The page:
“Go West Young Man,” along with “America’s Manifest Destiny,” was a motto that stirred Americans to dream of traveling to the wild west—an intriguing place away from civilization. Although knowing little to nothing about the “real west” themselves, novelists quickly fueled the flames of the public’s fascination with their stories.
New Jersey born James Fenimore Cooper is accredited with being the first major American author to write of the American frontier—not that west of the Mississippi, but the region from the Appalachian Mountains to the Atlantic. In his Leatherstocking Tales, written in the early 1800s, he was the first to speak of Native Americans. The most familiar of these tales, The Last of The Mohicans. The story might be archaic, but the novel set in the upper New York wilderness, telling of the French and Indian War, is a literary classic and still widely read.
Although non-fiction, a book written in 2012 tracing two and a half centuries of the area Cooper wrote about, is Scott Weidensaul’s well-researched, The First Frontier. It’s a brilliant depiction of the strife between Native Americans and the colonists over land that each considered theirs. The book is full of factual stories such as that of a Puritan woman wielding a scalping knife and of a Harvard educated half-breed trying to find the world in which he fits.
The first “true westerns” were dime novels. These were the forerunner of today’s mass-marketed paperbacks. Currently, dime novels usually refer to shallow and shocking literary works quickly written, but early on, the term represented cheap five and ten-cent weeklies, early pulp magazines, and of course, dime narratives.
In 1860, Seth Jones and The Captives of The Frontier, written by a school teacher named Edward Sylvester Ellis, launched their birth. Ellis’ cheap paperback was said to be one of Abraham Lincoln’s favorites. More than 450,000 copies were sold, an unheard number at the time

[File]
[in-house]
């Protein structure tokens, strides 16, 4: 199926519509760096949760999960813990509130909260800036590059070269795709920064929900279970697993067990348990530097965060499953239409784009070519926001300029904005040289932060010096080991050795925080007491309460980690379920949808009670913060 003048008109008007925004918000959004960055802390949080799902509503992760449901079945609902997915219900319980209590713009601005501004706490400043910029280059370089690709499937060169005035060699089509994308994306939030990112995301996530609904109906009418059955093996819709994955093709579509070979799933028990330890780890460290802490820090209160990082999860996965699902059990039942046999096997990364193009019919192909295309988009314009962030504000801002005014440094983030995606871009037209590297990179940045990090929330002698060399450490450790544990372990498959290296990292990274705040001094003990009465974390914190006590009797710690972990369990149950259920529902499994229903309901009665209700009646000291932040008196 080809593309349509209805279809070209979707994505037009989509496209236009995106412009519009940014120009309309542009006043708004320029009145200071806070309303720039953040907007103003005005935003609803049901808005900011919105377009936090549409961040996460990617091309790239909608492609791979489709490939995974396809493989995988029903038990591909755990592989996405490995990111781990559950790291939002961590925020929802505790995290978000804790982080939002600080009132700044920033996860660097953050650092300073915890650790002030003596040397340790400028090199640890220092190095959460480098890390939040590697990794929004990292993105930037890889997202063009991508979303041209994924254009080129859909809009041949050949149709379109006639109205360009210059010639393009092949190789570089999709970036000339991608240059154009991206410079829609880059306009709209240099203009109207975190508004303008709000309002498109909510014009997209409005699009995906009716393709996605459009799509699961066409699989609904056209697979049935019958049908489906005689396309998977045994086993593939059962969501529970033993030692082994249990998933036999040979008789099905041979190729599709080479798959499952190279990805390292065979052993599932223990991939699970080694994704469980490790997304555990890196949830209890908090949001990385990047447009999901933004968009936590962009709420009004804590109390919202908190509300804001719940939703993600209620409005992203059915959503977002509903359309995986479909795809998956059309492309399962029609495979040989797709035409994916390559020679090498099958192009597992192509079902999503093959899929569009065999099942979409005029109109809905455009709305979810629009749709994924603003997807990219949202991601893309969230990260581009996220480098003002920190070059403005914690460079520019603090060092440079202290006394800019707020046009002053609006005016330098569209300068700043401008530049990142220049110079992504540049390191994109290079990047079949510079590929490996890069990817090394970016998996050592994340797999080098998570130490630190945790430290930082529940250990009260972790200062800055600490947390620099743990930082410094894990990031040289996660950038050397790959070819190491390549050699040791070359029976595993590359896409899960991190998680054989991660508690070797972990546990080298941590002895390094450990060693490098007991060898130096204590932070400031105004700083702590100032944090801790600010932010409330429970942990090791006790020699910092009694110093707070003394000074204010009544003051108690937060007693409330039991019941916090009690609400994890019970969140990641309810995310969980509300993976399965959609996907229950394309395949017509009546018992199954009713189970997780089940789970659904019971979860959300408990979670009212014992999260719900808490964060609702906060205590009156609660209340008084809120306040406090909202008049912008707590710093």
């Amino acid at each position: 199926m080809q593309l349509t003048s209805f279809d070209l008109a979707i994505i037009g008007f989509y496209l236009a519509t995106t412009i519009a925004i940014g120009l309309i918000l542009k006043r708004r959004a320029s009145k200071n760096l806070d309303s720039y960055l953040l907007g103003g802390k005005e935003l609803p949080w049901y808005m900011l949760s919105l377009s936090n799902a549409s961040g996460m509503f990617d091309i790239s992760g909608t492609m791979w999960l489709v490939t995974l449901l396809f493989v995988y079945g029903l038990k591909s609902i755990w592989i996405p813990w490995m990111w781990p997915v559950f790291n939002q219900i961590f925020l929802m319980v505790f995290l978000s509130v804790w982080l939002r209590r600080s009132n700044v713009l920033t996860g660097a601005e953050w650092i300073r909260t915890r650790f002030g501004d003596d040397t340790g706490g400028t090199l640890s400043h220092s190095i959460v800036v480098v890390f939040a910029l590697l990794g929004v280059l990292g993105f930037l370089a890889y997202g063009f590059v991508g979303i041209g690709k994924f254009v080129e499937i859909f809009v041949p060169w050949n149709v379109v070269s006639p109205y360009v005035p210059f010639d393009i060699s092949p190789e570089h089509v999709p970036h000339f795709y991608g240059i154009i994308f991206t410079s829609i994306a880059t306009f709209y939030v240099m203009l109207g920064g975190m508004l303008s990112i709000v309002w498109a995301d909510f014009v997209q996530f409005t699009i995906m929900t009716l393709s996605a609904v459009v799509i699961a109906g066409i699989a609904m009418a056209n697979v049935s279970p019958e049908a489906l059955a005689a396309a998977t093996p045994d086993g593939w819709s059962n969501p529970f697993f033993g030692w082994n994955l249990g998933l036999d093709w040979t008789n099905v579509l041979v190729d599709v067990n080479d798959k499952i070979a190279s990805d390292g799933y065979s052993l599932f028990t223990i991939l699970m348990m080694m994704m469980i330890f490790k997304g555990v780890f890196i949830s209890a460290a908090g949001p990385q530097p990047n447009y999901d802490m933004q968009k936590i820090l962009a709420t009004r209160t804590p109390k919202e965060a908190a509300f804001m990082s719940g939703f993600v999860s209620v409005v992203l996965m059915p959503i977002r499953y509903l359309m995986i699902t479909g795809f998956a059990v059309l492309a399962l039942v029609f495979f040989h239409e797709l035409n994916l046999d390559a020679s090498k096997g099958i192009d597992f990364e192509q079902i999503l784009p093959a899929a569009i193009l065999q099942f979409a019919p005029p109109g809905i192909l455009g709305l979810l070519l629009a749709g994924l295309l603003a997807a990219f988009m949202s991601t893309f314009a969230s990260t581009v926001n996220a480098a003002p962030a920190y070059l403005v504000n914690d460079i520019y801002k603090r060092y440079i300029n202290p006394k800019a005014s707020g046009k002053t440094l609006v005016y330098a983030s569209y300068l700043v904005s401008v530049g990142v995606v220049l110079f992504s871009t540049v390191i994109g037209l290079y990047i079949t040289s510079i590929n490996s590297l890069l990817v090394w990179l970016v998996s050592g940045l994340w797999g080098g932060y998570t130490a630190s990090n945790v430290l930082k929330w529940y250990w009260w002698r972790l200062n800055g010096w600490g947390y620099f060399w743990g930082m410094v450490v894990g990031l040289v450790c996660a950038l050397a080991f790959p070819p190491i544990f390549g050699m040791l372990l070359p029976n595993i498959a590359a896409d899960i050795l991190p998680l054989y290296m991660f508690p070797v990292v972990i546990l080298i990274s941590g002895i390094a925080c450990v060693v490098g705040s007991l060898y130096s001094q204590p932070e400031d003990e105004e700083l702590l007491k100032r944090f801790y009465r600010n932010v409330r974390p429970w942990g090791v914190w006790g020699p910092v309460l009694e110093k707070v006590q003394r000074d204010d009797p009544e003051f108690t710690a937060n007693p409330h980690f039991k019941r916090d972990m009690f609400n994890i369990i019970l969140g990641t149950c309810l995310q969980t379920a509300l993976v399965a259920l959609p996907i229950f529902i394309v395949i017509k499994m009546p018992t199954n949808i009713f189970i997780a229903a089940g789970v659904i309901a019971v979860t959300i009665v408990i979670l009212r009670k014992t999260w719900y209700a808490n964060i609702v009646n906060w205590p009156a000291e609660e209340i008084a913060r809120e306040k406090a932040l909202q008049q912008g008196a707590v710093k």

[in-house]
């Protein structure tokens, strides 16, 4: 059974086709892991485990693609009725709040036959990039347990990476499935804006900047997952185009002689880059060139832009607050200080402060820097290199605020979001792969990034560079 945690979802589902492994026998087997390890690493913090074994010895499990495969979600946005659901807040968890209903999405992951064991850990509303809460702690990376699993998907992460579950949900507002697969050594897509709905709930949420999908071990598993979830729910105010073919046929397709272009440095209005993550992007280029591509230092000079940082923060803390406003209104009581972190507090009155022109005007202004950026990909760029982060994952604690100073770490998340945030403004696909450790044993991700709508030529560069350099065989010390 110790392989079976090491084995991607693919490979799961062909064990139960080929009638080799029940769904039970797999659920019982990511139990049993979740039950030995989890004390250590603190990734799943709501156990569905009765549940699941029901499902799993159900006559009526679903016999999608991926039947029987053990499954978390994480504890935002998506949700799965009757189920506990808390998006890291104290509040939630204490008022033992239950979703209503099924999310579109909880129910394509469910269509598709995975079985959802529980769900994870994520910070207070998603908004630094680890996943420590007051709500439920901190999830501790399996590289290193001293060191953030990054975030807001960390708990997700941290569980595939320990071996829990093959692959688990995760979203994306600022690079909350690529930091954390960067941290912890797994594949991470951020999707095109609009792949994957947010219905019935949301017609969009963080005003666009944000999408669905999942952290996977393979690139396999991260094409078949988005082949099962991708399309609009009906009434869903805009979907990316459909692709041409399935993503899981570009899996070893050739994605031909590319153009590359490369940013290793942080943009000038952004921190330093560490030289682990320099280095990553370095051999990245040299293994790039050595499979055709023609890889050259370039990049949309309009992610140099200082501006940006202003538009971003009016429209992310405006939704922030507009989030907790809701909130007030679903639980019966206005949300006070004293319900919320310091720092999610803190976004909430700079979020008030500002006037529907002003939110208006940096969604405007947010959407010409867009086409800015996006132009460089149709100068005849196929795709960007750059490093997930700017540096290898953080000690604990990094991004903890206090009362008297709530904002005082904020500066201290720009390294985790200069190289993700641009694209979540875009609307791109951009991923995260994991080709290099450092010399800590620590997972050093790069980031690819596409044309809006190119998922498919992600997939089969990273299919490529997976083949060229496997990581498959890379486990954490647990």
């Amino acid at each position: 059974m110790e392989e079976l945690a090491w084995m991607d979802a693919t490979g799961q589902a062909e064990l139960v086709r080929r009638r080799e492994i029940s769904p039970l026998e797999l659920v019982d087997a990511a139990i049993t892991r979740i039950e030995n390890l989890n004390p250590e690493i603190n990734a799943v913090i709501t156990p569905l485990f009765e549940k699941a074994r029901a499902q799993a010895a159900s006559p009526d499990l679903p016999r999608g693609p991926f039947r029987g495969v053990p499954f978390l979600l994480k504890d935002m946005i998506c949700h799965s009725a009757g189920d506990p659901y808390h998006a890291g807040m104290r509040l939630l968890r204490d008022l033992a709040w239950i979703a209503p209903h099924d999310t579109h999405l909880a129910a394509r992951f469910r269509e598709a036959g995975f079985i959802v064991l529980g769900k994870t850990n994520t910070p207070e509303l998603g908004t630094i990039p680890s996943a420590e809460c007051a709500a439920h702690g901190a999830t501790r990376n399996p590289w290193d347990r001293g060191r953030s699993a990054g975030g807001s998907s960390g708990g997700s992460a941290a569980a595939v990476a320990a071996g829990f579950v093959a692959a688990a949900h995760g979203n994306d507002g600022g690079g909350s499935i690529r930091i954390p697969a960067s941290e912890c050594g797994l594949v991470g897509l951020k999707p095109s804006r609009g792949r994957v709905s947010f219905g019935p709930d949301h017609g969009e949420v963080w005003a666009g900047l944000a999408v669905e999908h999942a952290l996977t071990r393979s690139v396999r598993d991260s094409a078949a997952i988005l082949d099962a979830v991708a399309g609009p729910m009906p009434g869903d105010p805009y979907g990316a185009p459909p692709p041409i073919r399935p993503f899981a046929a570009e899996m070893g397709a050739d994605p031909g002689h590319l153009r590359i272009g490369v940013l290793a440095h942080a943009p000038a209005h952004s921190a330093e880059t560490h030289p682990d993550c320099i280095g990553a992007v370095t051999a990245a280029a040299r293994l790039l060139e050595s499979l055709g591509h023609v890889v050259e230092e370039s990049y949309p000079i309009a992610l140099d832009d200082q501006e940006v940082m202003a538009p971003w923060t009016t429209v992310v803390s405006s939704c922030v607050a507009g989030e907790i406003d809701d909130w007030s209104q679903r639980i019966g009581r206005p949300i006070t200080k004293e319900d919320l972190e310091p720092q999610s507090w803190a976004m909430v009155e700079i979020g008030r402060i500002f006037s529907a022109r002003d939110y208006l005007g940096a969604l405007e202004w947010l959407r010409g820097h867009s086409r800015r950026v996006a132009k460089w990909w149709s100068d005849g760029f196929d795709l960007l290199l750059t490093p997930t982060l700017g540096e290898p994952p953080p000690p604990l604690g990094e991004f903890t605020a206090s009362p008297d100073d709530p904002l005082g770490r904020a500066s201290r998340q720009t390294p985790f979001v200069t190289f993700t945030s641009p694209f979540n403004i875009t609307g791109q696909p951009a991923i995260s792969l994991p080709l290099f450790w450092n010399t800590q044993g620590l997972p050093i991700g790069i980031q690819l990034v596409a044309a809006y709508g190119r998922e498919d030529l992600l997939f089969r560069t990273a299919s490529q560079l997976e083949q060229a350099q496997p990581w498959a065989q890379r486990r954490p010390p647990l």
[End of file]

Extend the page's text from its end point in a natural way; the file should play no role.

In the beginning, western pulps and dime novels were written by men without knowledge of their subject. Most had never set foot among the sagebrush or cacti. These early writings lacked character expansion and did little, if any, research, yet they supplied exactly what readers wanted— thrilling adventure, romance, and the message of good always triumphing over bad. The action was purely about black-hat characters, lower than snakes-in-the-grass, being chased and arrested or gunned down by men in white hats.
One of the early authors, Edward Zane Carroll Judson- –pen name Ned Buntline— was more familiar with water than the plains. After running away to sea to be a cabin boy, he returned to become a failed journalist. Judson chose the name Buntline from the line on a ship that restrains the middle of a sail when it’s unfurled. Before dime westerns, he wrote adventure and sensational stories for weekly newspapers which netted him an impressive amount for the time of $20,000.
Buntline, though a heavy drinker, traveled by train between California and Nebraska, preaching temperance. On one trip, he met William Cody and became captivated by him. He originally planned to use Cody as Wild Bill Hickok’s sidekick in a book he wanted to write, but found Cody more intriguing than Hickok. Buntline claims he dubbed Cody, “Buffalo Bill,” when he made him the hero of his serial novel Buffalo Bill, the King of the Border Men. A play starring Cody himself and written by Buntline was said to have served as training for Cody’s Wild West show.